Fruits & Veggies That Can Help You Fight Inflammation

Fruits & Veggies That Can Help You Fight Inflammation
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Inflammation is a natural response to bodily injury or invasion by pathogens. It’s meant to be a short-term defense, but chronic inflammation can lead to serious health issues such as heart disease, diabetes and even certain types of cancer.

In particular, it has been shown that aging is associated with chronic inflammation and oxidative stress, which can lead to age-related diseases.

But there’s an upside: certain foods can help reduce inflammation and slow aging. Here are seven that have been shown to do just that.

  • Dark leafy greens like spinach, kale and collard greens contain vitamin K1 and K2, which are crucial for keeping inflammation under control. They also contain sulforaphane glucosinolate (SGS), which helps protect against oxidative stress, DNA damage and cell death caused by free radicals. SGS also encourages healthy cell development while fighting off harmful bacteria in our gut and reducing their ability to trigger inflammation responses in our bodies.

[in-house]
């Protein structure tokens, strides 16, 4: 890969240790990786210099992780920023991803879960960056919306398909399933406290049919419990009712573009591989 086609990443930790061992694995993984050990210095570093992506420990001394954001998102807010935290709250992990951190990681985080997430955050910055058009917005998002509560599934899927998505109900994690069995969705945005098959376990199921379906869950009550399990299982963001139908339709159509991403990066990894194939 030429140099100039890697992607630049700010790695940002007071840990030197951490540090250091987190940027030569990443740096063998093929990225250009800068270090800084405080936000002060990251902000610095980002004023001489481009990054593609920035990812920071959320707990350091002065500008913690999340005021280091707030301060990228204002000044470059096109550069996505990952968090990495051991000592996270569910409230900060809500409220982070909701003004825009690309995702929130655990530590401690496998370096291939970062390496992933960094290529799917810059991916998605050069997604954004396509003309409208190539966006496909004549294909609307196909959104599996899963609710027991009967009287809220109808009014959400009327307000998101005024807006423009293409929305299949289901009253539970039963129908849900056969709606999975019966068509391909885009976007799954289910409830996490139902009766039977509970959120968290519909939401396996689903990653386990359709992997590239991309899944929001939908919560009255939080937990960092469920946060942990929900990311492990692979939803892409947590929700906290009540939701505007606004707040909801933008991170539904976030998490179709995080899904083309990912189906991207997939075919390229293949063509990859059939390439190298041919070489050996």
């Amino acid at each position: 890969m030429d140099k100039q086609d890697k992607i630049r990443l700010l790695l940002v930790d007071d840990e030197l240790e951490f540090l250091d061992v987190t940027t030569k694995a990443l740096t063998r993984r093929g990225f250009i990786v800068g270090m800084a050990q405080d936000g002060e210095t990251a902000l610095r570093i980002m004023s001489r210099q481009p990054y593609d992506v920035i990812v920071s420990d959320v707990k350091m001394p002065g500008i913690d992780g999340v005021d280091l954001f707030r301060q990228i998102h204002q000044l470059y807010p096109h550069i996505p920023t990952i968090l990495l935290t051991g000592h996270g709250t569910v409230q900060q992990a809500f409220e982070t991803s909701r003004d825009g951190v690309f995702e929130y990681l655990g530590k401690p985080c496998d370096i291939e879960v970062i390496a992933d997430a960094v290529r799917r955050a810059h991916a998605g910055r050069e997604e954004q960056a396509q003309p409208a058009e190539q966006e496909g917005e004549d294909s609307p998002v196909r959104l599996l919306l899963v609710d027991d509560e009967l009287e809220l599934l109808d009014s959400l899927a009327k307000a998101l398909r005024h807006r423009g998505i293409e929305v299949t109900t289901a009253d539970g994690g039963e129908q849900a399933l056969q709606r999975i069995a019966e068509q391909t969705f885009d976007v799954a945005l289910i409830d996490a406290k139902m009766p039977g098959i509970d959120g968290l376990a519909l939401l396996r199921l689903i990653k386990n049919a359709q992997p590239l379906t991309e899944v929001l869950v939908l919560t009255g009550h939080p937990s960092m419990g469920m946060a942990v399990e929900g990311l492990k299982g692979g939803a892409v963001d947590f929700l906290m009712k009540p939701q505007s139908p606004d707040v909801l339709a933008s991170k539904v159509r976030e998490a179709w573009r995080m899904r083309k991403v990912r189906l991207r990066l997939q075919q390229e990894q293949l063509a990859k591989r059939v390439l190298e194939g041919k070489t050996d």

• Berries like blueberries, raspberries and blackberries are rich in anthocyanins — powerful anti-inflammatory compounds found in plants that give them their red hue. Anthocyanins have been shown to protect against oxidative stressors that can damage cells and lead to aging-related diseases like cancer and heart disease by neutralizing free radicals.
  • Apples contain quercetin, an antioxidant flavonoid with anti-inflammatory properties that helps block COX-2 activity. Apples also contain pectin — a soluble fiber — which may help lower cholesterol levels by binding bile acids in the small intestine so they’re less likely to be reabsorbed into the bloodstream.
  • Cruciferous vegetables like broccoli contain antioxidants called glucosinolates that may help prevent cancer by preventing damage from free radicals in the body. They also have compounds called indoles that act as anti-inflammatory agents by blocking inflammatory enzymes called cyclooxygenase-1 (COX-1) and 2 (COX-2), which are involved in pain, swelling and redness.

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Anna Daniels

Anna is an avid blogger with an educational background in medicine and mental health. She is a generalist with many other interests including nutrition, women's health, astronomy and photography. In her free time from work and writing, Anna enjoys nature walks, reading, and listening to jazz and classical music.

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